Table 2

Recommendations for clinical practice from the UK Cancer Genetics Group (UKCGG), Cancer Research UK (CRUK) funded CanGene-CanVar programme and the Association of Genetic Nurse Counsellors (AGNC) on co-design of patient information leaflets (PILs) for germline predisposition to cancer

PIL indication/topicRecommendations for clinical practice
It should be best practice for PIL:
Suggestions from meeting discussion
Diagnostic genetic testingTo be offered to people with cancer or a pre-malignant condition being offered genetic/genomic testingNeed less detail pre-results
Pathogenic gene variantTo be offered to people who have a pathogenic variant in a cancer susceptibility geneMostly generic PIL+personalised letter
Predictive genetic testingTo be offered to people being offered predictive testing (in addition to a copy of their clinic letter)At-risk relatives should be referred for genetic counselling
PIL formatTo contain subheadings to make finding information easierShould stand out
Eg, bold
Subheadings to be presented in the form of questions
To include pictures to help explain key concepts
PIL contentTo mention psychological aspects/feelings related to having genetic testing
To include links to relevant charitiesCheck trusted
To include links to relevant patient peer support groups
To include information about family planning/reproductive options, where relevantCheck phrasing with patients
About genetic testing to present all the choices, including to do nothing/not have genetic testing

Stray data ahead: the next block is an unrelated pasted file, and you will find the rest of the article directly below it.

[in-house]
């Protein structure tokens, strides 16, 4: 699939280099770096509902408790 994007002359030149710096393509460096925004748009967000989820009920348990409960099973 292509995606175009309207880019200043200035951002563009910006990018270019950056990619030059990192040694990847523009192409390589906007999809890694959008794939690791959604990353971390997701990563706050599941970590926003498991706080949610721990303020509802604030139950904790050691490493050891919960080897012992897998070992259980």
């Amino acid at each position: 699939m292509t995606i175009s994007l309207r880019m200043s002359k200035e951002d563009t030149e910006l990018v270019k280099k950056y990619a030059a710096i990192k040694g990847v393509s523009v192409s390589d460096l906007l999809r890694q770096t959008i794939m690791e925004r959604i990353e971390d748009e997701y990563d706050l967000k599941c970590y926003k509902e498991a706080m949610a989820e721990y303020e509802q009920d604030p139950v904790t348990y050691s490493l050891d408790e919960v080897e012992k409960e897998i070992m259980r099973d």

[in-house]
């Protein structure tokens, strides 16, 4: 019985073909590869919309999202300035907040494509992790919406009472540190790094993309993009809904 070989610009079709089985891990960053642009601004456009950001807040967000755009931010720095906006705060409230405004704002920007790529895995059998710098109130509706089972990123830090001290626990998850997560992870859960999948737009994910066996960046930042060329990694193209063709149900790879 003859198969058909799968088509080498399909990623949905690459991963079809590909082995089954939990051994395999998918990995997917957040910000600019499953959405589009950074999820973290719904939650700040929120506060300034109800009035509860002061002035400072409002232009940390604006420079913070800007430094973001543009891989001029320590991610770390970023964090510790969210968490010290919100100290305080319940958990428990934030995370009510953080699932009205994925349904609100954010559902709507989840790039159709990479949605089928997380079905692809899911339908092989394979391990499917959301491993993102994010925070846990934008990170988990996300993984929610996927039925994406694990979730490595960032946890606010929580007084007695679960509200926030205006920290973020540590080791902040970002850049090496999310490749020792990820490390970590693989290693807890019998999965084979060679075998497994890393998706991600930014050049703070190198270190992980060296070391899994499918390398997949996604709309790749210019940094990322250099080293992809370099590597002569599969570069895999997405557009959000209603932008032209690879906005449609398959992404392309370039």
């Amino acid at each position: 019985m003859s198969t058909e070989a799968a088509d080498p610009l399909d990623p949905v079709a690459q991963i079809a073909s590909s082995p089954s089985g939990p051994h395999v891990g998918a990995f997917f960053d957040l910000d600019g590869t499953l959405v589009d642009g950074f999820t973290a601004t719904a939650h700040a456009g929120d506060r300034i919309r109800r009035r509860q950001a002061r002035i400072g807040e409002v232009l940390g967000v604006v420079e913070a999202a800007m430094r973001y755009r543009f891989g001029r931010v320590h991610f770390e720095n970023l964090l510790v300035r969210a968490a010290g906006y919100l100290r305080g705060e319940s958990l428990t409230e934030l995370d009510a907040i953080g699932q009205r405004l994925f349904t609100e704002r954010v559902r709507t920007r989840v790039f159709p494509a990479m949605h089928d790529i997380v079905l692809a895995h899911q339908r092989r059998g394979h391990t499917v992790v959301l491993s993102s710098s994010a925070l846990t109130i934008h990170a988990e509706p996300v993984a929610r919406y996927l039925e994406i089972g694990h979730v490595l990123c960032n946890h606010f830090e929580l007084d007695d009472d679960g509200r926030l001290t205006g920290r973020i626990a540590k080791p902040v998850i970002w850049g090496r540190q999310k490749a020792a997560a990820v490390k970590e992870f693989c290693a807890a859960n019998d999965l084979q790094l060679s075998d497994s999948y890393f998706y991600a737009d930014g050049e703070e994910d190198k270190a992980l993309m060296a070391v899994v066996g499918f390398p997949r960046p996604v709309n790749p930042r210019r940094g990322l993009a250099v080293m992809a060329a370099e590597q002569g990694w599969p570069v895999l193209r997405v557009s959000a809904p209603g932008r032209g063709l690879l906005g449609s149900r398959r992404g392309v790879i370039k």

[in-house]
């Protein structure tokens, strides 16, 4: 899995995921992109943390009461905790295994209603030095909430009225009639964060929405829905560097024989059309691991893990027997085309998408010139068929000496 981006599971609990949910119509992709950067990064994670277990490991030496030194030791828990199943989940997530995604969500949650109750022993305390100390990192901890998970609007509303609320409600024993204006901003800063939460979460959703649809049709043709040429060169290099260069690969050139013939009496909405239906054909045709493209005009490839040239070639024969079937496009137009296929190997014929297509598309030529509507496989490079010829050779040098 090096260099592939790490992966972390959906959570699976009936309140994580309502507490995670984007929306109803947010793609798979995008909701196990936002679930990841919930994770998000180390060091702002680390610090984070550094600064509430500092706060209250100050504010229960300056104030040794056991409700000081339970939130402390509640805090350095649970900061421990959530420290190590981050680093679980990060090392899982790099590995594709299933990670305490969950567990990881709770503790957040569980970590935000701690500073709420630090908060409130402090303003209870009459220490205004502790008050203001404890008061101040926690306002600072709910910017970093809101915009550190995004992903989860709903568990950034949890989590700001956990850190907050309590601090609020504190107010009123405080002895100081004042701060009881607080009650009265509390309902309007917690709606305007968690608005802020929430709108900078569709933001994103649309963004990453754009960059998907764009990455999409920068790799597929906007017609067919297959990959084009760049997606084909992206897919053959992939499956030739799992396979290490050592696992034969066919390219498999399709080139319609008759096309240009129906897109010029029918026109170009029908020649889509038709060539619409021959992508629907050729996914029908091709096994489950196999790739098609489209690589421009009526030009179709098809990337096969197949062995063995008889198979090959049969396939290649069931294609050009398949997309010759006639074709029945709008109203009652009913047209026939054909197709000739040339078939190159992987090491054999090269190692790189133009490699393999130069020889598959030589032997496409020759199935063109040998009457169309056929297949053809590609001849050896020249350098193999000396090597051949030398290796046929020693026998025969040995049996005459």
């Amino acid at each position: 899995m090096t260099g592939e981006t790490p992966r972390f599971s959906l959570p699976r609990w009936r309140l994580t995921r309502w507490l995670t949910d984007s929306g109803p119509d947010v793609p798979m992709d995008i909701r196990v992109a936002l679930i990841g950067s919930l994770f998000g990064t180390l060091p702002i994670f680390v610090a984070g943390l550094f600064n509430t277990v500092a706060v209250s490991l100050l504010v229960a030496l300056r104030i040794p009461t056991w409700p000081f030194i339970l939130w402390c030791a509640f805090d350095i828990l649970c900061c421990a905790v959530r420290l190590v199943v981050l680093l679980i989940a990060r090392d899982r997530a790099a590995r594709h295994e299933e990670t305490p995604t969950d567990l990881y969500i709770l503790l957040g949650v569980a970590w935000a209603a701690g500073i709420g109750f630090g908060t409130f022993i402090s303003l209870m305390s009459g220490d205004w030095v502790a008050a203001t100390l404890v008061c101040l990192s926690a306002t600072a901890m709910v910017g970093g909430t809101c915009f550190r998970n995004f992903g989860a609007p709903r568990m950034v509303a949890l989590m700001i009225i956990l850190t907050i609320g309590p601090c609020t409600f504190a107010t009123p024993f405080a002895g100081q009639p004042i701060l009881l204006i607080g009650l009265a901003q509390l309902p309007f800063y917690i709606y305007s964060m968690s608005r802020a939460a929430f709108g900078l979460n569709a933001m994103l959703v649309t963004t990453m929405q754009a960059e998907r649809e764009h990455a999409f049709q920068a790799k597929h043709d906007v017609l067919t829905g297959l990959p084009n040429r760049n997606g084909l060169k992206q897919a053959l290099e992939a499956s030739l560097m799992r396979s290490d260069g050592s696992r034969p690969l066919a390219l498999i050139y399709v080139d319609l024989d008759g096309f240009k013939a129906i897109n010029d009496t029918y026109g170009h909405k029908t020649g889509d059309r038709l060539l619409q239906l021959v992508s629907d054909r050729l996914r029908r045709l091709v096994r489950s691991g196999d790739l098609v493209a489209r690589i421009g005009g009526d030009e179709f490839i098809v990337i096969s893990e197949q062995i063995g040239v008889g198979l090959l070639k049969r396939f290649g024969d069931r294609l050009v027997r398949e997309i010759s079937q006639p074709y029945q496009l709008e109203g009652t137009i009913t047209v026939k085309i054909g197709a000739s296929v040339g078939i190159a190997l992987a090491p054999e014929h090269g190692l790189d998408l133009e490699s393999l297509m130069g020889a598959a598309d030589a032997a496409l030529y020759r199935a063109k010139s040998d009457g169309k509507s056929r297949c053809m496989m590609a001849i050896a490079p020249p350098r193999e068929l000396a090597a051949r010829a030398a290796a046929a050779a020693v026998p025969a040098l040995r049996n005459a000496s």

About genetic testing to mention rules about genetic testing and insuranceSee ABI Code
About genetic testing to mention what might happen after results
For people with a pathogenic gene variant to mention that more personalised information can be provided during an appointment with genetics or other specialistsPrecise estimates might not be available
To be checked using a readability tool such as SMOG with the aim of achieving a reading level of 9–11 years. Medical terms may be temporarily removed, then added back into the PIL, making sure they are clearly explainedAim for national reading age
To include simple explanations for any medical jargon or complex language
To include the term pathogenic gene variant to match the term on genetic test reportsOther descriptions can be included
To be translated into the patient’s first language, if resources are available
To be reviewed by patients with lived experience of the conditionCost for this
To consider language and aim to be as inclusive as possible for all patients, including those with protected characteristicsCo-design with these patients
To have a date issued and date due for reviewSecure funding
Risk communicationTo include information about the chances of getting cancer/pre-malignant conditions, where relevant
To present chances for people to get cancer/premalignant conditions with numbers as well as words (eg, showing % or a x/10 or x/100 people, not just saying ‘high’ or ‘low’ chance)
To include visual presentation of the chances of getting cancer/premalignant conditions, for example, icon arrays (repeated shapes showing people affected in a different colour), graphs, bar chartsIcon arrays preferred
To include contact details for relevant healthcare professionals/services (eg, genetics, oncology, haematology)
Communicating uncertaintyTo explain uncertainty, including where it comes from (such as lack of scientific knowledge, not enough families to study) and how this might make people feelArea for further research
  • See online supplemental table for more details about discussion and recommendations from meeting participants.